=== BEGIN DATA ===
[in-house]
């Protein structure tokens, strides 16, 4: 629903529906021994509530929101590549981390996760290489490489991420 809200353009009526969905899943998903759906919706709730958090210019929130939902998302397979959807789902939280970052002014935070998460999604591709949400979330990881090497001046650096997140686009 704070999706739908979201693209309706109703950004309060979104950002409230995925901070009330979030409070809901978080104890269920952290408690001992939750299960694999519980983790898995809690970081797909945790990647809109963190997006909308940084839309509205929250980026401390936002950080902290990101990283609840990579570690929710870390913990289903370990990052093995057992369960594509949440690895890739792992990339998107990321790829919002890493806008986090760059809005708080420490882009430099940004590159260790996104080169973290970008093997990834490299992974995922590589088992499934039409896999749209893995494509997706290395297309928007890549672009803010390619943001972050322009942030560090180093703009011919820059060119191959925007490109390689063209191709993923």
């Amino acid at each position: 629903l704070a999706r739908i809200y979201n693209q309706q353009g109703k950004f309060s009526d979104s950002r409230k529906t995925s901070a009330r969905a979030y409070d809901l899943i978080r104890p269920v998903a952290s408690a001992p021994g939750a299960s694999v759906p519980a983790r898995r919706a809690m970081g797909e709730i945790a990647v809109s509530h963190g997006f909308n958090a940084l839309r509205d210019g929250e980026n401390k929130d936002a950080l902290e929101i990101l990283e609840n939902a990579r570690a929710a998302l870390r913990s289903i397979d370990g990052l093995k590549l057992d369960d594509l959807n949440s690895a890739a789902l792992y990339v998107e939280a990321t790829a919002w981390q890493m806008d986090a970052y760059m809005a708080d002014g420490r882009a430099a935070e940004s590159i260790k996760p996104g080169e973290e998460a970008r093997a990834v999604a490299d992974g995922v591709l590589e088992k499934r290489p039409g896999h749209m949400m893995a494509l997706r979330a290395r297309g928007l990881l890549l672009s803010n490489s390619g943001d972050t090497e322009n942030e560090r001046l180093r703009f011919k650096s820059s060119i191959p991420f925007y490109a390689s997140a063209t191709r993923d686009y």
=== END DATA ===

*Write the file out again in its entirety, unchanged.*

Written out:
[in-house]
């Protein structure tokens, strides 16, 4: 629903529906021994509530929101590549981390996760290489490489991420 809200353009009526969905899943998903759906919706709730958090210019929130939902998302397979959807789902939280970052002014935070998460999604591709949400979330990881090497001046650096997140686009 704070999706739908979201693209309706109703950004309060979104950002409230995925901070009330979030409070809901978080104890269920952290408690001992939750299960694999519980983790898995809690970081797909945790990647809109963190997006909308940084839309509205929250980026401390936002950080902290990101990283609840990579570690929710870390913990289903370990990052093995057992369960594509949440690895890739792992990339998107990321790829919002890493806008986090760059809005708080420490882009430099940004590159260790996104080169973290970008093997990834490299992974995922590589088992499934039409896999749209893995494509997706290395297309928007890549672009803010390619943001972050322009942030560090180093703009011919820059060119191959925007490109390689063209191709993923």
């Amino acid at each position: 629903l704070a999706r739908i809200y979201n693209q309706q353009g109703k950004f309060s009526d979104s950002r409230k529906t995925s901070a009330r969905a979030y409070d809901l899943i978080r104890p269920v998903a952290s408690a001992p021994g939750a299960s694999v759906p519980a983790r898995r919706a809690m970081g797909e709730i945790a990647v809109s509530h963190g997006f909308n958090a940084l839309r509205d210019g929250e980026n401390k929130d936002a950080l902290e929101i990101l990283e609840n939902a990579r570690a929710a998302l870390r913990s289903i397979d370990g990052l093995k590549l057992d369960d594509l959807n949440s690895a890739a789902l792992y990339v998107e939280a990321t790829a919002w981390q890493m806008d986090a970052y760059m809005a708080d002014g420490r882009a430099a935070e940004s590159i260790k996760p996104g080169e973290e998460a970008r093997a990834v999604a490299d992974g995922v591709l590589e088992k499934r290489p039409g896999h749209m949400m893995a494509l997706r979330a290395r297309g928007l990881l890549l672009s803010n490489s390619g943001d972050t090497e322009n942030e560090r001046l180093r703009f011919k650096s820059s060119i191959p991420f925007y490109a390689s997140a063209t191709r993923d686009y």